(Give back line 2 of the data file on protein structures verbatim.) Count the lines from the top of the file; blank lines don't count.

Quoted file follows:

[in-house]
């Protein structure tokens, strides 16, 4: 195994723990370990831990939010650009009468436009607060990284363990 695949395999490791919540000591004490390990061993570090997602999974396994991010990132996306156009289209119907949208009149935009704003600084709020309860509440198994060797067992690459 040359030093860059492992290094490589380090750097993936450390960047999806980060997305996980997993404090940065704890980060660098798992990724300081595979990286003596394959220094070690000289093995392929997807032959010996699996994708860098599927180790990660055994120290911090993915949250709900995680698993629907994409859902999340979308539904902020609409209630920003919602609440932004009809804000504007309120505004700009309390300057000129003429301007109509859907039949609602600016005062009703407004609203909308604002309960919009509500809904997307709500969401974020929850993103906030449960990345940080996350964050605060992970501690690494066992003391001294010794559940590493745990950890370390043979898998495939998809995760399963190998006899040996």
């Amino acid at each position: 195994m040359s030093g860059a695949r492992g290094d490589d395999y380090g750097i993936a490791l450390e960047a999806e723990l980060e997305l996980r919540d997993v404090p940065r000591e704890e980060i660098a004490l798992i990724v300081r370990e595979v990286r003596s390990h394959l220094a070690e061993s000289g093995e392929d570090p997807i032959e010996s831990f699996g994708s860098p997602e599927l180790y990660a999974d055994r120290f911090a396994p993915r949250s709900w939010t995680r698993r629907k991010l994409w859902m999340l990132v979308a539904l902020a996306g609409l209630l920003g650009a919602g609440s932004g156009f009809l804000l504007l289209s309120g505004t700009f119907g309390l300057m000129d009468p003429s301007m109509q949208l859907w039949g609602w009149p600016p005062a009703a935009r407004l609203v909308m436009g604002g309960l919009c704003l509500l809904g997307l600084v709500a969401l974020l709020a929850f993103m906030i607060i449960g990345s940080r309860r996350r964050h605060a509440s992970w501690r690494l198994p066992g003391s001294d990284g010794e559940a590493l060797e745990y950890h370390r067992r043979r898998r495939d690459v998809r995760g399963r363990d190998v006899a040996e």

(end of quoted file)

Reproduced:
């Protein structure tokens, strides 16, 4: 195994723990370990831990939010650009009468436009607060990284363990 695949395999490791919540000591004490390990061993570090997602999974396994991010990132996306156009289209119907949208009149935009704003600084709020309860509440198994060797067992690459 040359030093860059492992290094490589380090750097993936450390960047999806980060997305996980997993404090940065704890980060660098798992990724300081595979990286003596394959220094070690000289093995392929997807032959010996699996994708860098599927180790990660055994120290911090993915949250709900995680698993629907994409859902999340979308539904902020609409209630920003919602609440932004009809804000504007309120505004700009309390300057000129003429301007109509859907039949609602600016005062009703407004609203909308604002309960919009509500809904997307709500969401974020929850993103906030449960990345940080996350964050605060992970501690690494066992003391001294010794559940590493745990950890370390043979898998495939998809995760399963190998006899040996």